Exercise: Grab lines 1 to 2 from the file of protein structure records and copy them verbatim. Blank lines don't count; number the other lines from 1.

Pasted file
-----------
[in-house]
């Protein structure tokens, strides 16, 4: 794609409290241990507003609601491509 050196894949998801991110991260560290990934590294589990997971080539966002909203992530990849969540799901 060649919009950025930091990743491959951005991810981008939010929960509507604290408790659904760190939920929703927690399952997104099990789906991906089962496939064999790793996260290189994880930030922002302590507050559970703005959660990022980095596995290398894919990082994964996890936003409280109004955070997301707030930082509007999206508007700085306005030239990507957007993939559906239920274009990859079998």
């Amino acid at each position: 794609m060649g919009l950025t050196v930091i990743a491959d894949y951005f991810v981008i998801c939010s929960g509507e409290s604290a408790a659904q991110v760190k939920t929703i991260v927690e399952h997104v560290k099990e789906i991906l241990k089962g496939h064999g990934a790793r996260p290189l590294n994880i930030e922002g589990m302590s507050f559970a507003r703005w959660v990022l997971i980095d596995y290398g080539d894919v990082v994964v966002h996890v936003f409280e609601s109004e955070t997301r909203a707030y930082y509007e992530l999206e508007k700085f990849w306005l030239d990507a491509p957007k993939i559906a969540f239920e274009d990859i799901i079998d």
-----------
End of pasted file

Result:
[in-house]
């Protein structure tokens, strides 16, 4: 794609409290241990507003609601491509 050196894949998801991110991260560290990934590294589990997971080539966002909203992530990849969540799901 060649919009950025930091990743491959951005991810981008939010929960509507604290408790659904760190939920929703927690399952997104099990789906991906089962496939064999790793996260290189994880930030922002302590507050559970703005959660990022980095596995290398894919990082994964996890936003409280109004955070997301707030930082509007999206508007700085306005030239990507957007993939559906239920274009990859079998």